Courses are continually reviewed to take advantage of new teaching approaches and developments in research, industry and the professions. Please be aware that modules may change for your year of entry. The exact modules available and their order may vary depending on course updates, staff availability, timetabling and student demand. Please contact the course team for the most up to date module list.

In this section

Year one

Financial Mathematics and Statistics

Year: 1

This module develops students' quantitative skills and provides the building blocks for subsequent quantitative analysis.

Microeconomic Principles

Year: 1

This module introduces students to key concepts and models used by economists to analyse the microeconomic problems and issues characteristic of contemporary market economies. Emphasis is given to market activity and the consequences this has for different groups within society. The module will allow students to understand the need for government intervention and regulation of market forces within a market economy.

Accounting for Financial Decision Makers

Year: 1

Accounting for Financial Decision Makers provides students with an understanding of the financial statements, standards and concepts relevant to those working in the field of finance and how to use that information to make financial decisions.

Quantitative Methods For Finance

Year: 1

This module equips students with basic mathematical techniques necessary for understanding and employing quantitative modelling methods commonly employed in economics, finance and investment management.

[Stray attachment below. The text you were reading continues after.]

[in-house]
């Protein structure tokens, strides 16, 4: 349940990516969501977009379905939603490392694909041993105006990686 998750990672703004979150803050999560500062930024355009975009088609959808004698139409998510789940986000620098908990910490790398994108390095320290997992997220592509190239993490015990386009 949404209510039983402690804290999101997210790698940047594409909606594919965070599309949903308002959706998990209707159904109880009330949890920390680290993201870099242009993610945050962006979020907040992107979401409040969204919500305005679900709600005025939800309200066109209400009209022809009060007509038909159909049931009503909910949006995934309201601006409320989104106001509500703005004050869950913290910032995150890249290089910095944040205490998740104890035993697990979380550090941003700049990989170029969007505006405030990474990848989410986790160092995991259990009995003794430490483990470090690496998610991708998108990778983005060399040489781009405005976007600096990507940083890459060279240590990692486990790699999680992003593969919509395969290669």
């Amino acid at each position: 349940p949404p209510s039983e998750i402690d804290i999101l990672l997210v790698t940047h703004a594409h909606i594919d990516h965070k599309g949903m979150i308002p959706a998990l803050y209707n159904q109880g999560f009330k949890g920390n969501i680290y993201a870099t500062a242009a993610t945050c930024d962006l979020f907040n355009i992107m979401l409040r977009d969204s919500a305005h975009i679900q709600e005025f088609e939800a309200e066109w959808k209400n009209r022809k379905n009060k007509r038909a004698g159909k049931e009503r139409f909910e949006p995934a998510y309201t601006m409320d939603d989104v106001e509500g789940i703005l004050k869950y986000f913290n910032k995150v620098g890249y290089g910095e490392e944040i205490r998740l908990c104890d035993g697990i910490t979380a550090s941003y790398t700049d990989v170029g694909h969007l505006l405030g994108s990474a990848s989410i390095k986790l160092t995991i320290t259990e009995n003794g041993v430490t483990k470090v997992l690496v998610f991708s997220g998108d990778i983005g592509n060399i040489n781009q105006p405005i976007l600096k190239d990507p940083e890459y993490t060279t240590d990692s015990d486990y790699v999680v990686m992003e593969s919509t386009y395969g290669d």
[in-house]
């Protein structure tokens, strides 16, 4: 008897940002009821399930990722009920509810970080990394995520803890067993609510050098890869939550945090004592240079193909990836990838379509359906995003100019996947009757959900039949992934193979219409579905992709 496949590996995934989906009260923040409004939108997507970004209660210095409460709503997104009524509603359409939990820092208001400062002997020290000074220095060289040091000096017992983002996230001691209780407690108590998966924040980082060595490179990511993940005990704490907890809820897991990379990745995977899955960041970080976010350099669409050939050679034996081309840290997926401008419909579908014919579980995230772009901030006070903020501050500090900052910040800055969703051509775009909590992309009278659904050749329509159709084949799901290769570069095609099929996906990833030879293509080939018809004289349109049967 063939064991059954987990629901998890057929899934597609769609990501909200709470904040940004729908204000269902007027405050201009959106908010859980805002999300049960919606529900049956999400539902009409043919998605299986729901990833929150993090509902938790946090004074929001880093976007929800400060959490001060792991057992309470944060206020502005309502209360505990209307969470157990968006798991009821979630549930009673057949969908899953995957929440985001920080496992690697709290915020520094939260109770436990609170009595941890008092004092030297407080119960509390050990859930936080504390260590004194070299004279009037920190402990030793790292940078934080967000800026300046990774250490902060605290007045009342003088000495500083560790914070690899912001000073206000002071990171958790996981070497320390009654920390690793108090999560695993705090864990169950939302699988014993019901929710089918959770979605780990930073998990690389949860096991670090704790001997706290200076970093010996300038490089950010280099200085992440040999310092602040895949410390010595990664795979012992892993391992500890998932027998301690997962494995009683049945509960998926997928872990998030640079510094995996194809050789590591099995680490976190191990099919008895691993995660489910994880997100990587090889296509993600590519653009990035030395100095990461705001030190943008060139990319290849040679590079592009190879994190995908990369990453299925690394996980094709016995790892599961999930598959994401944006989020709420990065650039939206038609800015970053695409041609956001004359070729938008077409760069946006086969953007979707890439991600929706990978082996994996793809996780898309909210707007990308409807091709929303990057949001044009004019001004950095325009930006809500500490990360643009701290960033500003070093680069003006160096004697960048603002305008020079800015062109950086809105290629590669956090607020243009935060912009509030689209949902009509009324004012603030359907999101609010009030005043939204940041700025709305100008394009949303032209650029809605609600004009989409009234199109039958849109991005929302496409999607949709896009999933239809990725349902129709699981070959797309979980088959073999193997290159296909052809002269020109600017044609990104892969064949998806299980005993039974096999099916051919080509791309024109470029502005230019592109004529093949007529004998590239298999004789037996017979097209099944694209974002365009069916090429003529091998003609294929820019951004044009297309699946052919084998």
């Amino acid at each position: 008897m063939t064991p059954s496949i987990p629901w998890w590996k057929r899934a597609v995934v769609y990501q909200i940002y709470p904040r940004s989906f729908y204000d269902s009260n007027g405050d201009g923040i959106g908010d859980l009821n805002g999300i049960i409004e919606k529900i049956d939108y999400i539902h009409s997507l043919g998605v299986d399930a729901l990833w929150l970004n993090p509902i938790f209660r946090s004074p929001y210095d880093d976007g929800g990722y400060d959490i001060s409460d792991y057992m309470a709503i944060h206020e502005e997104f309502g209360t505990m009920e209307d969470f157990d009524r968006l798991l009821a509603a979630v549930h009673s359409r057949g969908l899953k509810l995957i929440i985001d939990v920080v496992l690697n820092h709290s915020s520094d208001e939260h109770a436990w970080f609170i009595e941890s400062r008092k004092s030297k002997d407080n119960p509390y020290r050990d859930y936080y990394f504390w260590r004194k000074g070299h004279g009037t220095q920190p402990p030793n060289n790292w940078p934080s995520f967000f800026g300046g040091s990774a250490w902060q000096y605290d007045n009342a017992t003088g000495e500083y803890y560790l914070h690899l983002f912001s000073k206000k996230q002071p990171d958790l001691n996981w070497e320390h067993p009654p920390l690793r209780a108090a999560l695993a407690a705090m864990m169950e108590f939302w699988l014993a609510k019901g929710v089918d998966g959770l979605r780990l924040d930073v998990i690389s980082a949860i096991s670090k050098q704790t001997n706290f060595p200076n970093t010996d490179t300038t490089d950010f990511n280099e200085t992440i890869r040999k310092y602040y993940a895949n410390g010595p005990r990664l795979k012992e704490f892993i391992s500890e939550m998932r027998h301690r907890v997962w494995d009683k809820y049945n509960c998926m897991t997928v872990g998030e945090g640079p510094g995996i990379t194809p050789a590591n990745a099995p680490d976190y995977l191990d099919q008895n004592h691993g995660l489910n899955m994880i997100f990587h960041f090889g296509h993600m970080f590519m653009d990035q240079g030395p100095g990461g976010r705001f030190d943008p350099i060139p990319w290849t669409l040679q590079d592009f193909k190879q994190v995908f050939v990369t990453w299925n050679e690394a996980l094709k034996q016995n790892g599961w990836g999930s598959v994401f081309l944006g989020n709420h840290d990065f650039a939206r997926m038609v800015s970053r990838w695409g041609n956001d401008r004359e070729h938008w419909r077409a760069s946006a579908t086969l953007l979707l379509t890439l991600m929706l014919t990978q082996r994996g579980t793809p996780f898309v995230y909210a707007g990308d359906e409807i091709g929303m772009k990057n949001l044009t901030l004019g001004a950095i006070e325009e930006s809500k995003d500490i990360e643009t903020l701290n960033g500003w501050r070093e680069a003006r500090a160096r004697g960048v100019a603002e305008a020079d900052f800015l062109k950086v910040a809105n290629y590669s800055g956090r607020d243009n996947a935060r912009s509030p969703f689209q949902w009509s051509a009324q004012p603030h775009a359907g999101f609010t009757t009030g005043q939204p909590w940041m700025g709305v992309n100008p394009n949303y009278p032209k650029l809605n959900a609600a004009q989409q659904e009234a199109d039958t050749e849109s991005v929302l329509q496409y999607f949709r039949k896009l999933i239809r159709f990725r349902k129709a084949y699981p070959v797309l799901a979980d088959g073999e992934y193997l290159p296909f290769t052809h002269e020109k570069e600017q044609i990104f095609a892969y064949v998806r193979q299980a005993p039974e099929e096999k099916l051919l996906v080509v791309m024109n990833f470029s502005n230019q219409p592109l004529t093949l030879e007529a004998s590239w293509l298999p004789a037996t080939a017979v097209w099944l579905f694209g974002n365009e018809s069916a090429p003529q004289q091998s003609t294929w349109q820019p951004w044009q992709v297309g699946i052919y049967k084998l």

Financial Institutions and Markets

Year: 1

To provide students with an overview of the financial system. It seeks to develop students' understanding of financial markets, institutions and the environment within which they operate.

Professionalism and Academic Study Skills

Year: 1

The module provides an introduction to the development of a professional identity for undergraduate students at an early stage of career planning. This module provides students with an opportunity to consider, reflect on and develop the key skills that will provide the basis for successful study on their programme of study and in their future professional life.

Year two

Career Entrepreneurship

Year: 2

Understanding the diverse career options within Accounting and Finance is essential if students are to understand and develop the skills and attributes that employers across different markets are seeking. This module aims to engage students in their own employability development as well as aid their understanding of what recruiting employers look for and in particular why they look for specific attributes.

International Financial Reporting

Year: 2

Students of finance and investment are required to be thoroughly comfortable reading and interpreting the published financial statements of limited companies. Gaining such skills adds breadth and depth to the financial and commercial awareness of students of finance and prepares students for 'Financial Statement Analysis' and will provide students with a grounding for the rigour of industry and professional examinations.

Corporate Finance

Year: 2

This module introduces students to the financial environment within which firms operate and equips them with the skills and knowledge to evaluate the corporate finance decisions: investment, financing and dividend policy.

Financial Modelling

Year: 2

The primary objective of this module is to provide an introduction to econometric theory and techniques, especially linear regression analysis, hypothesis testing and application with financial time series. With extensive use computer packages such as Python or Microsoft Excel students will be able to use real data to analyse financial models.